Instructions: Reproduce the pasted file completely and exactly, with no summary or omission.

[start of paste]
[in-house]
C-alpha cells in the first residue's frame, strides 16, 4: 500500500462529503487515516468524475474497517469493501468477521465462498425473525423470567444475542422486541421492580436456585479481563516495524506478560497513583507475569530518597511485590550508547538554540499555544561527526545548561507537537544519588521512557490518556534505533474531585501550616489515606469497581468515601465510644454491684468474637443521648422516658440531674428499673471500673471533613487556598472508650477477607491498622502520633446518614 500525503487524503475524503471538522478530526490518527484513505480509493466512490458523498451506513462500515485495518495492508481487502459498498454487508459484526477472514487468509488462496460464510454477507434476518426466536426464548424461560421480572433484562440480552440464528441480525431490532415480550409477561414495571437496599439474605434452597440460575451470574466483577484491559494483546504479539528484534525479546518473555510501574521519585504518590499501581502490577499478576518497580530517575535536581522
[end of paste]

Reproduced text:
[in-house]
C-alpha cells in the first residue's frame, strides 16, 4: 500500500462529503487515516468524475474497517469493501468477521465462498425473525423470567444475542422486541421492580436456585479481563516495524506478560497513583507475569530518597511485590550508547538554540499555544561527526545548561507537537544519588521512557490518556534505533474531585501550616489515606469497581468515601465510644454491684468474637443521648422516658440531674428499673471500673471533613487556598472508650477477607491498622502520633446518614 500525503487524503475524503471538522478530526490518527484513505480509493466512490458523498451506513462500515485495518495492508481487502459498498454487508459484526477472514487468509488462496460464510454477507434476518426466536426464548424461560421480572433484562440480552440464528441480525431490532415480550409477561414495571437496599439474605434452597440460575451470574466483577484491559494483546504479539528484534525479546518473555510501574521519585504518590499501581502490577499478576518497580530517575535536581522